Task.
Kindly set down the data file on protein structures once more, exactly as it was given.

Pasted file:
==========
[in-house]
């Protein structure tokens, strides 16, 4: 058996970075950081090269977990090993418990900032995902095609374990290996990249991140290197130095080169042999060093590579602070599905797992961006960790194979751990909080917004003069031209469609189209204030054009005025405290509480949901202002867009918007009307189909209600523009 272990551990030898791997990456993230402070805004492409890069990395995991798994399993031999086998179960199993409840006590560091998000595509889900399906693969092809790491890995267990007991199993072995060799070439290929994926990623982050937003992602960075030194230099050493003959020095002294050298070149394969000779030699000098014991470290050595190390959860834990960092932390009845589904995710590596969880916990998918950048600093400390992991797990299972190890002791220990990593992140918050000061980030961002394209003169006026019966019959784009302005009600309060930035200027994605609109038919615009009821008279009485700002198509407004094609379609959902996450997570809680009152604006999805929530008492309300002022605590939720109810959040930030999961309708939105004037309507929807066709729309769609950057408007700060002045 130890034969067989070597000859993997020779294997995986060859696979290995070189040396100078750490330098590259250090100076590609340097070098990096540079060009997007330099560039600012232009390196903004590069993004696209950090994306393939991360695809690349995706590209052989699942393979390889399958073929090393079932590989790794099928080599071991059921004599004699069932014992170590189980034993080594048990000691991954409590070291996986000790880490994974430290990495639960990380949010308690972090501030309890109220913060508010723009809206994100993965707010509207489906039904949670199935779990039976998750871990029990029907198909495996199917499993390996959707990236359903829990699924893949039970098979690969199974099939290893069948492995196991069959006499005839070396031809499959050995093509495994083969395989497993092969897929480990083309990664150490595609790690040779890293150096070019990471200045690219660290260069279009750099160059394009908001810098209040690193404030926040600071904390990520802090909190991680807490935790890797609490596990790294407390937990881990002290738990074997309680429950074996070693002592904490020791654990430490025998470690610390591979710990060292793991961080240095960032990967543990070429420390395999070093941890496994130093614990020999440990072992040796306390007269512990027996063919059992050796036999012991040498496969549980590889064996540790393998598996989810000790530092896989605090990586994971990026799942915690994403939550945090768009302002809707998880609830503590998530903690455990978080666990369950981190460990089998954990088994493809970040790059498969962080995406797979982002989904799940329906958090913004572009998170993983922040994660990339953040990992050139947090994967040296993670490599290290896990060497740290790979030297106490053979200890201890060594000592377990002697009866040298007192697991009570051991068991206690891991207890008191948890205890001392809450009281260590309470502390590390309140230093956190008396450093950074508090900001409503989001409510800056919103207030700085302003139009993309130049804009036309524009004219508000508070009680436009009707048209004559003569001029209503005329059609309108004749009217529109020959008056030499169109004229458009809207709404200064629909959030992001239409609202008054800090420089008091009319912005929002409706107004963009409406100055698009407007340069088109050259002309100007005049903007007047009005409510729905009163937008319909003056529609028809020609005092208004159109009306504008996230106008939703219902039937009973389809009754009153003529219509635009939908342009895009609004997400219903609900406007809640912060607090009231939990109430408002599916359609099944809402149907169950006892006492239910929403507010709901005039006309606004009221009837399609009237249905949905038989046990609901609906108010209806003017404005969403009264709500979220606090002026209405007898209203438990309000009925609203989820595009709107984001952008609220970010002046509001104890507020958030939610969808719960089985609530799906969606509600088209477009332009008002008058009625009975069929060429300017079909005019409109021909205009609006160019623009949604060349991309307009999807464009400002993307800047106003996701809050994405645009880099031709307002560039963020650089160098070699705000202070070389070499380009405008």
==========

[in-house]
């Protein structure tokens, strides 16, 4: 058996970075950081090269977990090993418990900032995902095609374990290996990249991140290197130095080169042999060093590579602070599905797992961006960790194979751990909080917004003069031209469609189209204030054009005025405290509480949901202002867009918007009307189909209600523009 272990551990030898791997990456993230402070805004492409890069990395995991798994399993031999086998179960199993409840006590560091998000595509889900399906693969092809790491890995267990007991199993072995060799070439290929994926990623982050937003992602960075030194230099050493003959020095002294050298070149394969000779030699000098014991470290050595190390959860834990960092932390009845589904995710590596969880916990998918950048600093400390992991797990299972190890002791220990990593992140918050000061980030961002394209003169006026019966019959784009302005009600309060930035200027994605609109038919615009009821008279009485700002198509407004094609379609959902996450997570809680009152604006999805929530008492309300002022605590939720109810959040930030999961309708939105004037309507929807066709729309769609950057408007700060002045 130890034969067989070597000859993997020779294997995986060859696979290995070189040396100078750490330098590259250090100076590609340097070098990096540079060009997007330099560039600012232009390196903004590069993004696209950090994306393939991360695809690349995706590209052989699942393979390889399958073929090393079932590989790794099928080599071991059921004599004699069932014992170590189980034993080594048990000691991954409590070291996986000790880490994974430290990495639960990380949010308690972090501030309890109220913060508010723009809206994100993965707010509207489906039904949670199935779990039976998750871990029990029907198909495996199917499993390996959707990236359903829990699924893949039970098979690969199974099939290893069948492995196991069959006499005839070396031809499959050995093509495994083969395989497993092969897929480990083309990664150490595609790690040779890293150096070019990471200045690219660290260069279009750099160059394009908001810098209040690193404030926040600071904390990520802090909190991680807490935790890797609490596990790294407390937990881990002290738990074997309680429950074996070693002592904490020791654990430490025998470690610390591979710990060292793991961080240095960032990967543990070429420390395999070093941890496994130093614990020999440990072992040796306390007269512990027996063919059992050796036999012991040498496969549980590889064996540790393998598996989810000790530092896989605090990586994971990026799942915690994403939550945090768009302002809707998880609830503590998530903690455990978080666990369950981190460990089998954990088994493809970040790059498969962080995406797979982002989904799940329906958090913004572009998170993983922040994660990339953040990992050139947090994967040296993670490599290290896990060497740290790979030297106490053979200890201890060594000592377990002697009866040298007192697991009570051991068991206690891991207890008191948890205890001392809450009281260590309470502390590390309140230093956190008396450093950074508090900001409503989001409510800056919103207030700085302003139009993309130049804009036309524009004219508000508070009680436009009707048209004559003569001029209503005329059609309108004749009217529109020959008056030499169109004229458009809207709404200064629909959030992001239409609202008054800090420089008091009319912005929002409706107004963009409406100055698009407007340069088109050259002309100007005049903007007047009005409510729905009163937008319909003056529609028809020609005092208004159109009306504008996230106008939703219902039937009973389809009754009153003529219509635009939908342009895009609004997400219903609900406007809640912060607090009231939990109430408002599916359609099944809402149907169950006892006492239910929403507010709901005039006309606004009221009837399609009237249905949905038989046990609901609906108010209806003017404005969403009264709500979220606090002026209405007898209203438990309000009925609203989820595009709107984001952008609220970010002046509001104890507020958030939610969808719960089985609530799906969606509600088209477009332009008002008058009625009975069929060429300017079909005019409109021909205009609006160019623009949604060349991309307009999807464009400002993307800047106003996701809050994405645009880099031709307002560039963020650089160098070699705000202070070389070499380009405008």